With increasing demand and support from member firms, ISLA held their first Irish Roundtable discussion in Dublin 14th November, attracting over 50 industry delegates that represented funds, legal advisors, banks, consultants, and regulators.
Gerry Cross, Director of Risk and Policy at the Central Bank of Ireland, together with Bertrand Huet of Fleishman Hillard, provided some fascinating insights into the political environment in Brussels and how Brexit is changing the mood music around financial services in Dublin. In the context of the Capital Markets Union, both speakers highlighted the importance of the further developments of centres such as Dublin are to ensure Europe achieves its ongoing aspirations around this objective.
Panelists, Jamila Jeffcoate, State Street; Dale Bucknell, Sanlam Asset Management; Maurice Leo, Deutsche Bank and Stefan Kaiser, BlackRock started the discussion by focusing on how the industry has changed since the crisis of 2008, and how it has shaped the Beneficial Owner behaviour such as risk versus reward appetite. The session also explored some of the drivers for change from a regulatory perspective, and what that might mean in terms of alternative ways of doing business such as Pledge or Central Clearing. The drift towards passive asset management was noted, and the positive impacts that securities lending can have in terms of alpha generation was highlighted. Whilst UCITS constructs (a feature of the Irish market) have certain restrictions around collateral and tenor that limit opportunities from a securities lending perspective, it was highlighted that many of these funds generate strong revenues from engaging in the activity.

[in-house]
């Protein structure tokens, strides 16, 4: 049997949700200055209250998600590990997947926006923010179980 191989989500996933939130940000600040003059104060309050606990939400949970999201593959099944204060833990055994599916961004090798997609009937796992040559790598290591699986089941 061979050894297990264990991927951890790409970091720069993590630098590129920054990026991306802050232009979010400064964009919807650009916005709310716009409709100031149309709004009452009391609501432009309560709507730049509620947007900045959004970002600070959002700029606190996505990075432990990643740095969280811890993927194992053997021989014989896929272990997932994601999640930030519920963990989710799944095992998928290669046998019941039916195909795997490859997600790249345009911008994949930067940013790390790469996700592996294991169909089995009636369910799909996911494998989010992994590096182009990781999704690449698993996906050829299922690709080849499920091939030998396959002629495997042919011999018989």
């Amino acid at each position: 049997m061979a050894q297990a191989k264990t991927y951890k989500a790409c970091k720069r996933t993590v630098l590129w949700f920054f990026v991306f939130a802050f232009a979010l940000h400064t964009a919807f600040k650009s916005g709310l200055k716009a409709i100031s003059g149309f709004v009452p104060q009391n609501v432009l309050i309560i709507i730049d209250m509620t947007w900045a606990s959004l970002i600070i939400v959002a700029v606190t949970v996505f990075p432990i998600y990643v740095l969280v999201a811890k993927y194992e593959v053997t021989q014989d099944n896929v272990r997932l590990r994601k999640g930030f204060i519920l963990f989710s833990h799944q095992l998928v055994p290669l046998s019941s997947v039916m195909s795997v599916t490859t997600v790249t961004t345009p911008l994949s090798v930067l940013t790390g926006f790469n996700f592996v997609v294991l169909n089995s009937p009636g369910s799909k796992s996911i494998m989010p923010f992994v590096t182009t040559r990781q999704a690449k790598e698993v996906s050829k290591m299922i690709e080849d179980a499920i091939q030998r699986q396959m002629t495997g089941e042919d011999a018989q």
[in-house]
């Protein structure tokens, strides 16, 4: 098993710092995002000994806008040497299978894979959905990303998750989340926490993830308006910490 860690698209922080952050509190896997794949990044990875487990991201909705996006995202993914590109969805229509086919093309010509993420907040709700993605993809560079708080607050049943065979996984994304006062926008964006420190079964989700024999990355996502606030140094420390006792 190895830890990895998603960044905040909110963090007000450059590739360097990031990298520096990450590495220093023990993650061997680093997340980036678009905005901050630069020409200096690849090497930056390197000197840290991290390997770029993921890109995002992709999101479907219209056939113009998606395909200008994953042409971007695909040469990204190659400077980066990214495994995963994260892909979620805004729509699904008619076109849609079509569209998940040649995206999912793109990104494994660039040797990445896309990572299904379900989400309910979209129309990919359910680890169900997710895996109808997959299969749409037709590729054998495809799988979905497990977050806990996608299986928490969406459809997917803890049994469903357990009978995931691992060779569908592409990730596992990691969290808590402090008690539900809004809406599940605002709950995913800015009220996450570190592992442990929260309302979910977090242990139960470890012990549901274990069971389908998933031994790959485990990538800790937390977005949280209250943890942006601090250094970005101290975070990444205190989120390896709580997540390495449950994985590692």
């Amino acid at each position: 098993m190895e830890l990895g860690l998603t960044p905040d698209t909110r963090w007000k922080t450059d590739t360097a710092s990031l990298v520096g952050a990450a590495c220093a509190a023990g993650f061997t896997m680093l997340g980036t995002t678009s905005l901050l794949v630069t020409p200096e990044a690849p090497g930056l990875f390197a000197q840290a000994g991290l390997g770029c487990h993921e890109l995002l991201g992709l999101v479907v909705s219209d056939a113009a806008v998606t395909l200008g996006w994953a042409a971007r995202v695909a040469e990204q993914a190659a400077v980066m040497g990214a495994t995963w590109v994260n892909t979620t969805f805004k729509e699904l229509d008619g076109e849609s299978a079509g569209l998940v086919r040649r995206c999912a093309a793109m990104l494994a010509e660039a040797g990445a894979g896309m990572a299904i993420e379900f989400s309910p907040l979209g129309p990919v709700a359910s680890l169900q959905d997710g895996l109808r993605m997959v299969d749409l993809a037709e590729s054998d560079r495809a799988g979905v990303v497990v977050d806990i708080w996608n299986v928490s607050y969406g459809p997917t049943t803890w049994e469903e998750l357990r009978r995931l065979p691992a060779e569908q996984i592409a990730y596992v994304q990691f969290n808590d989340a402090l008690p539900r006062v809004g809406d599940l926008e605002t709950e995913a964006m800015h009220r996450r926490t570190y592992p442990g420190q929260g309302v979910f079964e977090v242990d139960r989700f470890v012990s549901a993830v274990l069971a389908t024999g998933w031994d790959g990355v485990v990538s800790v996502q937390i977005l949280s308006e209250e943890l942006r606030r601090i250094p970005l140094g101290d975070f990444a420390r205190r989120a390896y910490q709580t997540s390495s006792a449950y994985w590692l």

Gerry Cross said: "Events such as these are important to inform perspectives on the role of securities lending in a funds environment". He goes on to explain how ISLA has engaged in a constructive manner with the Central Bank to provide technical insights to help in their role of designing and implementing a financial conduct framework in this area supporting fair, orderly and well-functioning financial markets.